that is also why dostoevsky did not pursue inanimate writing, unlike tolstoy (?)
nabokov didn t like music!
neither did dostoevsky !! (probably diff reasons)
saul bellow s ‘dean of december’–>similar urgency in truth-seeking (someone from the audience)
can reading a book be so vivid it appears like a different life?
if yes, it depends on willingness of writers to go to great lengths in creating characters who go too far, embarrass themselves/ are visceral
perhaps a key element that helps bring about the urgent truth-seeking: religion s role for the writers
religion, like their fiction, was trying to explain what goes on beyond the physical
nabokov s direct ancestor was dostoevsky s jailor. weird how he was not willing to cut him any slack, considering
dostoevsky was crowd-pleasing oriented bc he lived off writing
Short notice, but for those of you in Chicago, tomorrow night will see a plum event as the Danny’s Reading Series convenes, 7:30pm sharp at Danny’s in Bucktown (1951 W. Dickens, just off Damen). Reading will be Barry Schwabsky, Mark Yakitch, and the incomparable Virginia Konchan. As always, a DJ and dancing will follow.
today is National Dress up Your Pet Day (ok, sure, come here, doggie)
today is also National Hot Pastrami Sandwich Day (yeah, I’m hungry. sure, why not)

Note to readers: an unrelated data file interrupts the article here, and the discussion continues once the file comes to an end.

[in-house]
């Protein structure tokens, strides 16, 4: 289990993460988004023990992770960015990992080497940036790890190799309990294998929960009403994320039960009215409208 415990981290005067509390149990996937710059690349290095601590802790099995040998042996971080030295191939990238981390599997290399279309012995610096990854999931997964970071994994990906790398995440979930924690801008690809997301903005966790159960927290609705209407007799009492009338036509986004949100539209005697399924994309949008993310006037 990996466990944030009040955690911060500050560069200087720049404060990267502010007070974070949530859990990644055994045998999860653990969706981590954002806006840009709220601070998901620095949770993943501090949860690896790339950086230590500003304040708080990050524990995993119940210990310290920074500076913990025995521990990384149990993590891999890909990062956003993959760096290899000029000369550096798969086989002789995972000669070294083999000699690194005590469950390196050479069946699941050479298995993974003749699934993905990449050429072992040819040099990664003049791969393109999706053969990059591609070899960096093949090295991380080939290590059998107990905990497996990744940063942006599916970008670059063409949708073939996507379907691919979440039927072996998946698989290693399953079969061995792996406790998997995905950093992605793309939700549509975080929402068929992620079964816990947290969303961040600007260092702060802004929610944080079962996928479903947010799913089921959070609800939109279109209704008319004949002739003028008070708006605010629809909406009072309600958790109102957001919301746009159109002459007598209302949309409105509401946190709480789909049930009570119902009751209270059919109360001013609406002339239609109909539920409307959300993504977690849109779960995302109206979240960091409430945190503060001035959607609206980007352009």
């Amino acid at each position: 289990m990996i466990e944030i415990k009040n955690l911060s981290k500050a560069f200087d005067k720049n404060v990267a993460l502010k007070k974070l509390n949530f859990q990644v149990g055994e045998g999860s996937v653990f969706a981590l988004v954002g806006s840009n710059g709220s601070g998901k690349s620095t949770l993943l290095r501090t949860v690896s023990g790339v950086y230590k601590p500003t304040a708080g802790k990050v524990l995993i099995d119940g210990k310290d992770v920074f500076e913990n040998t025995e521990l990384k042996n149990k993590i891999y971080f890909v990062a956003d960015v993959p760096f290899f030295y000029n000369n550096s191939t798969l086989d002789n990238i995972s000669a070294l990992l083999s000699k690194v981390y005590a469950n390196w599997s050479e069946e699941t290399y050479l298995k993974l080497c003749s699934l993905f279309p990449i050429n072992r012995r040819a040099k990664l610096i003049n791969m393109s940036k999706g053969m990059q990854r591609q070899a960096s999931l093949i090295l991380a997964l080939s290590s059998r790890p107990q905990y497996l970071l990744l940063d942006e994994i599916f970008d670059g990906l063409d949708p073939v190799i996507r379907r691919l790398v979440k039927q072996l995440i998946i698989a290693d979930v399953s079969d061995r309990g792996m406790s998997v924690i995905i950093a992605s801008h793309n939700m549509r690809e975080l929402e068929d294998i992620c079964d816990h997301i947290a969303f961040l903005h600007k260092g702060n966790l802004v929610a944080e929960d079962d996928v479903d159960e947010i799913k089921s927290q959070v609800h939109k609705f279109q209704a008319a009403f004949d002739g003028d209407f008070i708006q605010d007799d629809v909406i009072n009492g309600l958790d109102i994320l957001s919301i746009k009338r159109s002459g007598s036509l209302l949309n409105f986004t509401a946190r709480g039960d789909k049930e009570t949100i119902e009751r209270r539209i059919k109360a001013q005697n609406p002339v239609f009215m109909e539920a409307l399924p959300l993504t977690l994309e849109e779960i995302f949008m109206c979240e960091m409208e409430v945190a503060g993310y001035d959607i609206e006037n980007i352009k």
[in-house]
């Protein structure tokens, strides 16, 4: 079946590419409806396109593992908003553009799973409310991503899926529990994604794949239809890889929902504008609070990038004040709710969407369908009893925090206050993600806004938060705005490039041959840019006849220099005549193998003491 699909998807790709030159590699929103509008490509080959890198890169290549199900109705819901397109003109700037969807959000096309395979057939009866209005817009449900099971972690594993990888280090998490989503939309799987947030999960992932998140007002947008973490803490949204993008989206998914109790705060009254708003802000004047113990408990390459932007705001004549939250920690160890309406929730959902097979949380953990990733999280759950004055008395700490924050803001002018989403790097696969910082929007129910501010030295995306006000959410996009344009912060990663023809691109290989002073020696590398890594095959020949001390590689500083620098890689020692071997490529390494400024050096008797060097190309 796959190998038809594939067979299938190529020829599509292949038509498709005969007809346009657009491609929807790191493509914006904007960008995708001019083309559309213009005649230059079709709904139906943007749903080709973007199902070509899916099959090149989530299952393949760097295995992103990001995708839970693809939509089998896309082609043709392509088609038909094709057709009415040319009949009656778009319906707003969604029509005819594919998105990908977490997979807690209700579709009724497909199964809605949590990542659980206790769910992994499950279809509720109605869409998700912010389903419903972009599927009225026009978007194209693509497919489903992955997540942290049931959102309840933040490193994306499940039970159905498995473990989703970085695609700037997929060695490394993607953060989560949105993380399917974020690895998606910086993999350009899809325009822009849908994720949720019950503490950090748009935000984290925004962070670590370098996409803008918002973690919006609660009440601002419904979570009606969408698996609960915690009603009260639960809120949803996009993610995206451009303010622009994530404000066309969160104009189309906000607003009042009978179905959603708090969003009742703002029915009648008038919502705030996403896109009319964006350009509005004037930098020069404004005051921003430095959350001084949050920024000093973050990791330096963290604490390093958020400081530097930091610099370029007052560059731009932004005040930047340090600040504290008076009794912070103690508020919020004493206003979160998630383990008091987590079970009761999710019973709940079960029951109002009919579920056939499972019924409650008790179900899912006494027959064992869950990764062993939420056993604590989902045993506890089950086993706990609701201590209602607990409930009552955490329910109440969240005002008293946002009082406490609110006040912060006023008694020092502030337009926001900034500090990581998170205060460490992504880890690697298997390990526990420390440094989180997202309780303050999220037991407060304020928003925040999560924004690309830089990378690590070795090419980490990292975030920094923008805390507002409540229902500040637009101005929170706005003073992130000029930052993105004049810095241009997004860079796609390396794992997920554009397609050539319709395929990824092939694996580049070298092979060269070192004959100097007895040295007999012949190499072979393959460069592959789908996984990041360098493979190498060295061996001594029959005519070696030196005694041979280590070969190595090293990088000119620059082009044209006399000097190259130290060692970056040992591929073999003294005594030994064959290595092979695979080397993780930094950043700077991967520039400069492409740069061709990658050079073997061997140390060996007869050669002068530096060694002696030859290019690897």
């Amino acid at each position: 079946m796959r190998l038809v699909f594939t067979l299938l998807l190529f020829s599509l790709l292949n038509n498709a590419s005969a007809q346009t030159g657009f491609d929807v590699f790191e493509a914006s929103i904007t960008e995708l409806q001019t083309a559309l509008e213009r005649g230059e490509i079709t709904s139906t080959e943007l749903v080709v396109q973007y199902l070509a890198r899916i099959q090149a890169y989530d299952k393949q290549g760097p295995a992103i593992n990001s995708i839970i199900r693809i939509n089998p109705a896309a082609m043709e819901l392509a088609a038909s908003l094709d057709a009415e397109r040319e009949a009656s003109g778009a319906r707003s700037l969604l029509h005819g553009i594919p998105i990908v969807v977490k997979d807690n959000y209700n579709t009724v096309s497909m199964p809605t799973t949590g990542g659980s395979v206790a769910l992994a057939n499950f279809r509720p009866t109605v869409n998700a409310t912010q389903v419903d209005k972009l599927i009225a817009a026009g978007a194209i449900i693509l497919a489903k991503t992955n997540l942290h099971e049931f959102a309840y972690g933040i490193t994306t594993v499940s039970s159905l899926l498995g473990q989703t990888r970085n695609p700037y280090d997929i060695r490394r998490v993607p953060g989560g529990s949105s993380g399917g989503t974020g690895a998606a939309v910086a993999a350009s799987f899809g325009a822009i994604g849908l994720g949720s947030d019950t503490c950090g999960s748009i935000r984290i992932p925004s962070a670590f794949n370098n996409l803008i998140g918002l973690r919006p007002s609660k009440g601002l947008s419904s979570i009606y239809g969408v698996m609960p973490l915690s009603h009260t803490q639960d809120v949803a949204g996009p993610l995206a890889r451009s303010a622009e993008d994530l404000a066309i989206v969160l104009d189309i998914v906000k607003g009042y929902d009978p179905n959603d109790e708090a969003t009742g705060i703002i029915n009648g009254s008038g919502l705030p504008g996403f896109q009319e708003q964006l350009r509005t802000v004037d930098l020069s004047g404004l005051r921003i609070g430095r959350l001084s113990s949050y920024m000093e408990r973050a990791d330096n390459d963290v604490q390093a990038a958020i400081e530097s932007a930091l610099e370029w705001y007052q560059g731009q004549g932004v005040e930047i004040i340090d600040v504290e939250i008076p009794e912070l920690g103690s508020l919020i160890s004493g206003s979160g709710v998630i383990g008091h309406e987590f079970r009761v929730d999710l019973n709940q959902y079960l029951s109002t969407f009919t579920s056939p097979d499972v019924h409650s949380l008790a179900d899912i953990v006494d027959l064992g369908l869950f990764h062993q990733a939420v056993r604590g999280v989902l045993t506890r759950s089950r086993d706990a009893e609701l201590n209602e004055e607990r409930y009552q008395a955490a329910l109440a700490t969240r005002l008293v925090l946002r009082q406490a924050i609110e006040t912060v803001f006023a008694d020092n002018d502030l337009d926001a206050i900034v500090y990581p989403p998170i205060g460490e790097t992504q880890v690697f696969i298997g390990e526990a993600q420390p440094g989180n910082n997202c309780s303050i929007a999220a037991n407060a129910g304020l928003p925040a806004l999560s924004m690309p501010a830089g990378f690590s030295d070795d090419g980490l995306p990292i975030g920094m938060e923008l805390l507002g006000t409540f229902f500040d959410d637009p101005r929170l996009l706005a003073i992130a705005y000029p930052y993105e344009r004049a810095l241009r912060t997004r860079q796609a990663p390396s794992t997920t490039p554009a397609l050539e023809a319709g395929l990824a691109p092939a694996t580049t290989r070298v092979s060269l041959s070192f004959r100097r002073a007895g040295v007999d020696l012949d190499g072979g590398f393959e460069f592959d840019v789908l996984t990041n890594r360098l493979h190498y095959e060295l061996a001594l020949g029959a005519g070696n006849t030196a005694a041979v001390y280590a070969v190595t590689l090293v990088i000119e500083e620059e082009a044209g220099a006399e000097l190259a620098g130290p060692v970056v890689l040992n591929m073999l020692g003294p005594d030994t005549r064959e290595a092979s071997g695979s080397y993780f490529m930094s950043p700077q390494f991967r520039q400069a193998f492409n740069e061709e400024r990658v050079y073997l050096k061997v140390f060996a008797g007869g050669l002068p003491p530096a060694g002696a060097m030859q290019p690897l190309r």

and (sigh) today is National Poetry at Work Day (knife in stomach)
“As many of you have heard, we in Brooklyn (and its surroundings) are beginning to solidify the Brooklyn Poetry Summit, which will be taking place the weekend of April 18th of the coming year with more than 20 readers from all over the country with poetics both disparate and in close conversation with one another. We are hoping to be able to bring our readers into town without them incurring financial burden, and to help mitigate the financial stress that so often roadblocks meetings of this sort.
The summit’s goal is to provide a site for discourse, reading and listening whilst, of course, making similar provisions for partying with much vigor and refinement. As we are doing our best to stay away from any institutional support while still being able to bring all these poets to town without financial burden, we need support from everyone, especially to adjust for relative distances and financial concerns of our readers . So…donate, fast, furious, often, oftener…great “gifts,” even better future payoff…think of this as your retirement fund.
Summit Schedule (as of Jan. 6th, 2014)
Thursday, April 17:
BookThug Nation (Evening)
Friday, April 18:
Unnameable Books (Evening)
Ugly Duckling Presse HQ (Night)
Saturday April 19:
Berl’s Poetry Shop (Evening)
Location TBA (Night)
8pm & 10pm, Eastern time
When a new literary arts magazine comes along, it’s always a reason to celebrate. Jos Charles, Emerson Whitney, and Jamila Cornick have put together a critically ambivalent, aesthetically smart online magazine THEM (soon to be in print) that promotes the *trans values in us all, and it is awesome.
Stephen Michael McDowell, a writer loosely associated with the Alt Lit scene (as is Jos Charles), gives a 25-point report on Jos Charles’s new project THEM, Issue One, which was published online today (link provided below):
1. I have a very low tolerance for cold, and often cite any setting below 75 degrees Fahrenheit as potential “jacket weather”.